My Hero Academia and Confession as a Liberating Act

Claude Atcho

Each of us knows the playbook. The use of passive voice. The obfuscations through vague generalizations. Subtle suggestions of victimhood. When a public figure, politician, or pastor is caught in a scandal or moral failure, this is what we’ve grown to expect: a confession performed as a thinly disguised mix of brand management and damage control.

In My Hero Academia’s sixth season, the global anime phenomenon demonstrates a better way than the self-serving non-apology apologies we’ve come to expect from fallen public figures. In the episode “Izuku Midoriya and Tomura Shigaraki,” Pro Heroes face a swift and demoralizing fall from grace. In the aftermath, My Hero Academia (MHA) illustrates the importance of confession as a hard but liberating act, one that undercuts our bent to construct idols out of those we deem successful or heroic.

Set in a world where ordinary people inherit superpowers called “quirks,” MHA centers on the clash between heroes and villains through the journey of Izuku Midoryia, a quirkless teen who aspires to be a professional hero, which is society’s highest honor. Pro Heroes, in MHA, exist not to be served but to serve as the true defenders and protectors of Japan and the world.

But in Season 6, the otherwise lighthearted anime shifts into a gritty mood: both heroes-in-training like Midoriya, as well as Pro Heroes, are reeling—physically and emotionally—from a full-scale war against the villainous Paranormal Liberation Front. Japan’s cities are decimated, as is public trust in Pro Heroes. Shrewdly, the villains have unearthed a scandal involving two top heroes. Dabi, a destructive Joker-like figure, performs his greatest act of destruction by eroding public trust in the very notion of heroism.

Via video, Dabi reveals himself as the lost son of the top-ranked hero, Endeavor. At a crucial time when the public needs reassurance in heroic ideals and a hero to believe in, the number-one hero is exposed for what he truly is: a cold-hearted, abusive father trying to compensate for his secret familial failures by being a great hero in public.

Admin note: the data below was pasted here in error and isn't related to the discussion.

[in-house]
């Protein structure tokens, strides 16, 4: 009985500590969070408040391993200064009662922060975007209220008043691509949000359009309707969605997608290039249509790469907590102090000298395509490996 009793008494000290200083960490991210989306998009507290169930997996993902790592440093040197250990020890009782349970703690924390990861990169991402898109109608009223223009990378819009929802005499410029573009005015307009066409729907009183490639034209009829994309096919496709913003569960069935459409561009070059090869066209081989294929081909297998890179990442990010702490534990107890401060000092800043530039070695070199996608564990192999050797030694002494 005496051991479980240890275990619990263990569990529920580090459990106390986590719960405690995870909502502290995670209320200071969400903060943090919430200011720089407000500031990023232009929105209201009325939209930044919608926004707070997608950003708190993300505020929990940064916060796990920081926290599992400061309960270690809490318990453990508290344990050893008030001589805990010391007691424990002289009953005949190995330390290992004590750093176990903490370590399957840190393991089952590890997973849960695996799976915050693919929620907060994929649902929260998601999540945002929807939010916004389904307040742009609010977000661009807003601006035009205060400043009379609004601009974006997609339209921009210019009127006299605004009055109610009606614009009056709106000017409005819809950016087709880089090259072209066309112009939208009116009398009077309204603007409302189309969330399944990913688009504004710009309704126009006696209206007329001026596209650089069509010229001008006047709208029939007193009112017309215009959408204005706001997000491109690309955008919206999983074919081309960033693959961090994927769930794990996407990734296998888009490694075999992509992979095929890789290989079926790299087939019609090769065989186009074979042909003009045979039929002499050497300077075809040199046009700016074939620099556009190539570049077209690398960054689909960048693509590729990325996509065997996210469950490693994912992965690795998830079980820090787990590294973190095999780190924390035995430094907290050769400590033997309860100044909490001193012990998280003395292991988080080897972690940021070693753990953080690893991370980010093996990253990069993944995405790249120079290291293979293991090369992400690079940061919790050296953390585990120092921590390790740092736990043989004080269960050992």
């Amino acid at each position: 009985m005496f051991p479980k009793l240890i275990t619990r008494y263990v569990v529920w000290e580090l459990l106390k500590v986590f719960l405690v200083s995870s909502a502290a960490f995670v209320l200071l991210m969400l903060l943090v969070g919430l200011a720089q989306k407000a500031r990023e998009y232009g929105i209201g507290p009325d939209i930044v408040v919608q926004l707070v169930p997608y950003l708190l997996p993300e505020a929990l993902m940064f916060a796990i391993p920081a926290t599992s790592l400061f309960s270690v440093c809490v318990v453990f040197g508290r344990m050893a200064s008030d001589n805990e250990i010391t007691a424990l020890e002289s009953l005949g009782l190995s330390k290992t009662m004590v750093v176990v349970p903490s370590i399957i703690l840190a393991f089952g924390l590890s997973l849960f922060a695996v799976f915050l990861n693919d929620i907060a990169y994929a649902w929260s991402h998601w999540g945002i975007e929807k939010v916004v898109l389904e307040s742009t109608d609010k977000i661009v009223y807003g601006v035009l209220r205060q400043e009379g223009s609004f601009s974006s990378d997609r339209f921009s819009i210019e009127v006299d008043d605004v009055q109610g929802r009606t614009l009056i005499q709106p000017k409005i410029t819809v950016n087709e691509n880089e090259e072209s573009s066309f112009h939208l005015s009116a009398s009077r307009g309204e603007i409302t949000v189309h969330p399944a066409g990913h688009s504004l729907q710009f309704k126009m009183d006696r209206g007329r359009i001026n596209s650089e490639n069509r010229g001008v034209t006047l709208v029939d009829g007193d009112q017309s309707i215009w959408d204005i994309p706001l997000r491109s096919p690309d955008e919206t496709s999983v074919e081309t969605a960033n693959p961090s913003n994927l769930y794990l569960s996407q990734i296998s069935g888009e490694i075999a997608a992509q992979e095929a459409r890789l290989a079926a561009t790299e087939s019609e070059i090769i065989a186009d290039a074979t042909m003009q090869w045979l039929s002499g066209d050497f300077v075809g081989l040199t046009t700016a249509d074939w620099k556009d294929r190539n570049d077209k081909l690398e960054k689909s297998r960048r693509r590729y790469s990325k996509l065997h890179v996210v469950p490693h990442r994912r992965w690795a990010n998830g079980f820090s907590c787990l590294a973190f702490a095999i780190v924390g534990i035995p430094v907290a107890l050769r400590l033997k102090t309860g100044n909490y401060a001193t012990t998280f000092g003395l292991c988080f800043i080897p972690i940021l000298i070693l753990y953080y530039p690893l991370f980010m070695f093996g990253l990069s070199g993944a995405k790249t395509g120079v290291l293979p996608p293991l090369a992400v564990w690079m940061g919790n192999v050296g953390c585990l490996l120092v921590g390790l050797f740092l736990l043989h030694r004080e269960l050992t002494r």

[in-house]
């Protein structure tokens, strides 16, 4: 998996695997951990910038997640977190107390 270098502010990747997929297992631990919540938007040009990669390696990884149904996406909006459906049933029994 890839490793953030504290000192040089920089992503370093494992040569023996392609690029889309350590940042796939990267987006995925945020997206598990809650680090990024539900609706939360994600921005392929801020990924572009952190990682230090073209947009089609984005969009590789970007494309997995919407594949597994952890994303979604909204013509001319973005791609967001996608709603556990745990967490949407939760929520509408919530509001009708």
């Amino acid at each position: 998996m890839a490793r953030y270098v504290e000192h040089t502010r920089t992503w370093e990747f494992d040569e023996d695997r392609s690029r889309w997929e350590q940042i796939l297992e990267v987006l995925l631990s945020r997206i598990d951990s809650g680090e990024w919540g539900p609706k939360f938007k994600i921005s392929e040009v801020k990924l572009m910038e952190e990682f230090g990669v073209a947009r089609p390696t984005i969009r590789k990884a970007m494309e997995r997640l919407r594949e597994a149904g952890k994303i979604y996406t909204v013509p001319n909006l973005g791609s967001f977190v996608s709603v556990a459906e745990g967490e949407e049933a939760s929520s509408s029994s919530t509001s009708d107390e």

According to Henri Nouwen, one of the persistent temptations of life and leadership is the temptation to be spectacular. The allure of projecting oneself as successful and without any blemish of weakness is intoxicating in Christian leadership and in our “competitive society.” But what happens when the heroic, flawless self we project in public is revealed to possess significant cracks? What happens when our true self—weakness, sin, vices, and all—goes public? At this point, the broken human bent is to hide through the playbook of brand management, which is simply a new variation of the first humans’ attempt to conceal guilt and shame.

Here MHA suggests an alternate path. With the media hungry for a public response to Dabi’s accusation, Endeavor enters the fray and speaks at the press conference with stoic humility. His massive frame is not cloaked in his spectacular fiery costume, but a somber black suit. The moment gives the impression of a funeral—indeed, it is the death of his false, heroic self and the acknowledgment of a morbid truth. Endeavor looks out at the crowd and confesses that Dabi is the son he hid and neglected before bowing humbly in a gesture of penance.

What happens when the heroic, flawless self we project in public is revealed to possess significant cracks?